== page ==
Couple suspected of aiding Toulouse killer Merah taken into custody


A man and a woman in the Toulouse area were arrested on suspicion that they helped Mohammed Merah “commit crimes” that may have included the murder of four Jews.

According to L'Express, a French daily, French authorities arrested the two on Tuesday morning. Reports in the French media said there was no use of force.

The French news service AFP named one of the suspects as Charles Mencarelli and reported that he had been arrested in Albi, about 45 miles northeast of Toulouse. AFP described Mencarelli as not having a permanent address. His life partner was arrested at her home in Toulouse, according to the report.

The pair will be brought for arraignment within 96 hours of their arrest, according to  L’Express, during which time they will be interrogated about their links with Merah. They are not suspected of belonging to a jihadist network, an unnamed police source told L’Express.

Merah, a 23-year-old radical Muslim, killed a rabbi and three children in a pre-planned attack on the Otzar Hatorah Jewish school in Toulouse on March 19. The slayings came a few days after Merah gunned down three French soldiers in two drive-by shootings from a scooter near Toulouse. He was shot dead on March 22 by police as they stormed his home.

Tuesday's arrests were headed by France’s domestic intelligence service, DCRI, and the country’s top SWAT team, the anti-terrorist SDAT unit.

Victims’ families demand inquiry into Toulouse murders


The families of the victims of Mohammed Merah have called for a parliamentary inquiry into failures that allowed him to murder four Jews and three French soldiers in the Toulouse area.

The families’ attorney, Patrick Klugman, said the parliament should set up a committee of inquiry in light of the findings of a recent report, which named “objective failures” in the authorities’ handling of Merah, a 23-year-old Muslim radical whom police killed in a gun fight after the murders.

The report by France’s police comptroller unit said the failures meant that French authorities miscalculated the threat posed by Merah.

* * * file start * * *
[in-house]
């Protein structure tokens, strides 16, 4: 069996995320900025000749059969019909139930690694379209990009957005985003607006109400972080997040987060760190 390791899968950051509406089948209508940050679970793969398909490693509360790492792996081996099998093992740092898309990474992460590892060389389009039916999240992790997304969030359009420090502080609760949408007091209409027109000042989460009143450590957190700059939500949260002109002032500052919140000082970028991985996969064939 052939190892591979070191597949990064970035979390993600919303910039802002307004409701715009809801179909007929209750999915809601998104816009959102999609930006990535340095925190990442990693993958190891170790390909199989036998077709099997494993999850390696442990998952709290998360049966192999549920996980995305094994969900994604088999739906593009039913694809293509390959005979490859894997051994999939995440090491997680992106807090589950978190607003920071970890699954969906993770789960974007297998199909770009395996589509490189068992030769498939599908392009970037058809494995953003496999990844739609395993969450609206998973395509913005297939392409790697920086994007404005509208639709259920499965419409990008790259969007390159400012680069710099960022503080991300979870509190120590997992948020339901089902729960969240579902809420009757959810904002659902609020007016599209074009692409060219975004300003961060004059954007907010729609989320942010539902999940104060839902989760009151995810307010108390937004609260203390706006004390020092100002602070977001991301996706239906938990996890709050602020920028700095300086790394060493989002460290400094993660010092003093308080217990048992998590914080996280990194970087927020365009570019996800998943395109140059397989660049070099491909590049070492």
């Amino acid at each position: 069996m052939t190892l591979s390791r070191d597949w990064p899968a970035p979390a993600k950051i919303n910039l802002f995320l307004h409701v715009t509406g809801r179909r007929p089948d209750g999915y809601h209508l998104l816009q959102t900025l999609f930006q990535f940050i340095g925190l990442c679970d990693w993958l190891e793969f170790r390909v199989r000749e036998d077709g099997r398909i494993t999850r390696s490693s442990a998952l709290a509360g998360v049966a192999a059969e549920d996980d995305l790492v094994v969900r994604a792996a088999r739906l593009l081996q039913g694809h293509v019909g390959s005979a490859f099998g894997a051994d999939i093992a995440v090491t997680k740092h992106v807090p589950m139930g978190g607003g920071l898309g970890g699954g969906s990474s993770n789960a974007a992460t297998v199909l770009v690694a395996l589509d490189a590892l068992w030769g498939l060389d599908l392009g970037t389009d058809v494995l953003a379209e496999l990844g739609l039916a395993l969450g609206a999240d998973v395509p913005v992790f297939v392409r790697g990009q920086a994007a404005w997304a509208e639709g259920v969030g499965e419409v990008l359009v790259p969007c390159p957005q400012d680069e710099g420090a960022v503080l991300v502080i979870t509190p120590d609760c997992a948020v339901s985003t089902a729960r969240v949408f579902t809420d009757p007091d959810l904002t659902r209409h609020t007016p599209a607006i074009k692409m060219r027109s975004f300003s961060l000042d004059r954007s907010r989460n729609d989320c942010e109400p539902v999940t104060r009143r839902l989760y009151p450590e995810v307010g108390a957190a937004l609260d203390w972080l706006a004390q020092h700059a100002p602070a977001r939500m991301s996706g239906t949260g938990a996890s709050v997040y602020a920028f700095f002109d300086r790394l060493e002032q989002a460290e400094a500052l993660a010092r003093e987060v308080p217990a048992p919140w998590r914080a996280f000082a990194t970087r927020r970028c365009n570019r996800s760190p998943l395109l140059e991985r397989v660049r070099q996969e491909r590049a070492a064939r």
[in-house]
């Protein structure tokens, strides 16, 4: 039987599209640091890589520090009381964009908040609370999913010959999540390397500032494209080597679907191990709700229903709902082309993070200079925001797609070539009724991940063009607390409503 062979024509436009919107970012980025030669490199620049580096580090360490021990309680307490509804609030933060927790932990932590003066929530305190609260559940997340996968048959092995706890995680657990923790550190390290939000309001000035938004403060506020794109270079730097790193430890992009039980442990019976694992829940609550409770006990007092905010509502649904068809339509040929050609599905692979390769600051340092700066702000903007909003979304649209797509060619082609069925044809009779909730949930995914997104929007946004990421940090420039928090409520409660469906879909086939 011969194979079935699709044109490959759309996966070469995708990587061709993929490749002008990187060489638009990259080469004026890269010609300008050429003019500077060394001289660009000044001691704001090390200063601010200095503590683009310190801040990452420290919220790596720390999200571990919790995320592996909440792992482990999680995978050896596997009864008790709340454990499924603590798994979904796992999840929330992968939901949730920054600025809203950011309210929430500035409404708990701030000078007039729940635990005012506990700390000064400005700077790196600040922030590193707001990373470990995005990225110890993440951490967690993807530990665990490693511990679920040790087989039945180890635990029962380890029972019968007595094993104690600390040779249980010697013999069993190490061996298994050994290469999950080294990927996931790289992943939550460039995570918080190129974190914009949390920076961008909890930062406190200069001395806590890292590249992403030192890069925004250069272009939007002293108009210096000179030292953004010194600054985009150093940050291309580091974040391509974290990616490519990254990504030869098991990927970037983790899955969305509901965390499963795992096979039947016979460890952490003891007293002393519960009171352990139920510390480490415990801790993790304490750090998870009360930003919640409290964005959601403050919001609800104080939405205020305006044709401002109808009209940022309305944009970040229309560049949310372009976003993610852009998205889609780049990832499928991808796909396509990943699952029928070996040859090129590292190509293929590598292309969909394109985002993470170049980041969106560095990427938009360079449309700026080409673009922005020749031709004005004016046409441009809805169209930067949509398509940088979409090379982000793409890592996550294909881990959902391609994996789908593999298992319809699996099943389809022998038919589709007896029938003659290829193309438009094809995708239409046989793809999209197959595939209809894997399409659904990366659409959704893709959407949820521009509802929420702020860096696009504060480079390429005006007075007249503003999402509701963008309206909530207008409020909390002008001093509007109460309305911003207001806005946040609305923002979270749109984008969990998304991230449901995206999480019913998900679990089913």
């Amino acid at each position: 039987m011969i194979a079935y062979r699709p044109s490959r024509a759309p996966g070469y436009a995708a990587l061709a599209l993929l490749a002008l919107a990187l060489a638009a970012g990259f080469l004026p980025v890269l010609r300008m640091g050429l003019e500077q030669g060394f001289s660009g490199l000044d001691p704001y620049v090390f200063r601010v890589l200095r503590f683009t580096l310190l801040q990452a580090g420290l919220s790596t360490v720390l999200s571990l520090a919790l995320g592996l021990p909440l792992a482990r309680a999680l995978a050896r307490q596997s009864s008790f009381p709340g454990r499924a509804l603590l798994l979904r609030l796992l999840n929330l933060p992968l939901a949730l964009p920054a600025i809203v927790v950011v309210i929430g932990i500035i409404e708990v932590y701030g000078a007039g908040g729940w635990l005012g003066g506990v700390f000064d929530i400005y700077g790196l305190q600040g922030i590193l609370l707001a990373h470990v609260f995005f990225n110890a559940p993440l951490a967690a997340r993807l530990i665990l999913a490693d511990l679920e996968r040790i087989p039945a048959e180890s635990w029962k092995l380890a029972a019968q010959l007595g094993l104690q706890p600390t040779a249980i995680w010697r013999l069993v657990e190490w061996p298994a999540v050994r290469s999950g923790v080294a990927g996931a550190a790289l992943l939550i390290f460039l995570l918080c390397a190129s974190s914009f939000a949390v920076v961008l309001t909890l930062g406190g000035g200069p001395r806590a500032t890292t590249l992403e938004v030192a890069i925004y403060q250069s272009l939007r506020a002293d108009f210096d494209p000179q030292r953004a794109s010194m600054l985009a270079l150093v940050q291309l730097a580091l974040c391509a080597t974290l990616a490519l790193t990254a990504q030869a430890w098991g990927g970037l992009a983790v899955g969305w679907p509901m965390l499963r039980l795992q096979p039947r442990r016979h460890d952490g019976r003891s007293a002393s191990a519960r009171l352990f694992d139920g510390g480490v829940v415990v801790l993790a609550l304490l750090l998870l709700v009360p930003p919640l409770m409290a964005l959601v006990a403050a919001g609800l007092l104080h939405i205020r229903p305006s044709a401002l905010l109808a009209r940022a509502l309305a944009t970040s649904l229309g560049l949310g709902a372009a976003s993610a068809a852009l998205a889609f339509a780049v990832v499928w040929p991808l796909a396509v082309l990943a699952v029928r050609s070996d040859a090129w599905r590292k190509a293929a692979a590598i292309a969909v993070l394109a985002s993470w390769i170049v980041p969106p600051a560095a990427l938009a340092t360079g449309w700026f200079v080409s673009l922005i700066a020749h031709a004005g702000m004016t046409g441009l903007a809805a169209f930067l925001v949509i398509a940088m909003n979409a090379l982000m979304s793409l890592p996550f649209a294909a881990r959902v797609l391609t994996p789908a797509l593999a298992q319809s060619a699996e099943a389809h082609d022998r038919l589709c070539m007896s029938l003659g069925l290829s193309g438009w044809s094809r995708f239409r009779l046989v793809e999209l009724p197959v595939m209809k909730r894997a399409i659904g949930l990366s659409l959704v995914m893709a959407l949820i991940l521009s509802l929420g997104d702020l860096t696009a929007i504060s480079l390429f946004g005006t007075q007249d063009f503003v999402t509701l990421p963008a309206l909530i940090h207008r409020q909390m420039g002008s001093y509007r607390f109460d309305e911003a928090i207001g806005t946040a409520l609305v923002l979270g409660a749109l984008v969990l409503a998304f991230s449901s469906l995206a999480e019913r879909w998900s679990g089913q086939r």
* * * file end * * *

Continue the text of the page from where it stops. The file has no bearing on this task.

Klugman made the statement Wednesday to France Inter, a radio broadcaster, on the eve of Israeli Prime Minister Benjamin Netanyahu’s first visit to the school where on March 19 Merah gunned down his Jewish victims, a rabbi and three children. Netanyahu announced that he would visit the site with French President Francois Hollande.

At the moment, “there is no official instance represented in the investigation that can clear the barriers and evaluate all the conflicting accounts,” said Klugman, a former president of the Union of French Jewish Students and well-known campaigner against anti-Semitism.

Merah, who had made several trips to trouble spots in the Middle East and thousands of telephone calls all over the world, had been under some form of surveillance for approximately two years before he struck, but only in November 2011 did his file reach the French domestic intelligence agency DCRI.

Liberation, a French daily, revealed on Oct. 31 that two police officers from Toulouse, Christian Ballé-Andui and an agent identified only as “Hassan,” recommended that their superior consider arresting the already radicalized Merah as early as June 2011 for conspiring to commit a crime. Their warnings went unheeded.

French spy service ‘failed’ to see Merah was dangerous, report finds


French security “failed” in assessing the danger posed by Mohammed Merah, the French Interior Ministry said in a report.

The 17-page report, which was submitted Tuesday, confirmed that the French domestic intelligence agency DCRI had been monitoring Merah since last November, four months before he gunned down three French soldiers and killed four at a Jewish day school in Toulouse.

Among the “various objective failures” noted in the report, the domestic spy service was unaware that Merah, who had at least 15 previous criminal convictions, had attacked a neighbor with a sword in June 2010 after she complained that he had shown her son a jihadi video depicting decapitation.

The report by IGPN, the French police comptroller, said the security service “identified the change in Merah's profile very late” despite repeated warnings that he had radicalized in France and abroad.

Had the change been observed, the service may have increased surveillance on Merah, who turned into an Islamist hardliner in prison in February 2008, the report found.

Merah's transformation to a radical only became apparent to the agency two years later.

His departure to Pakistan in August last year also went unnoticed because he passed through Oman, which is not on the French intelligence's 31-country outbound travel watch list.

At the Omar Hatzolah School in Toulouse, Merah killed three Jewish children and a rabbi.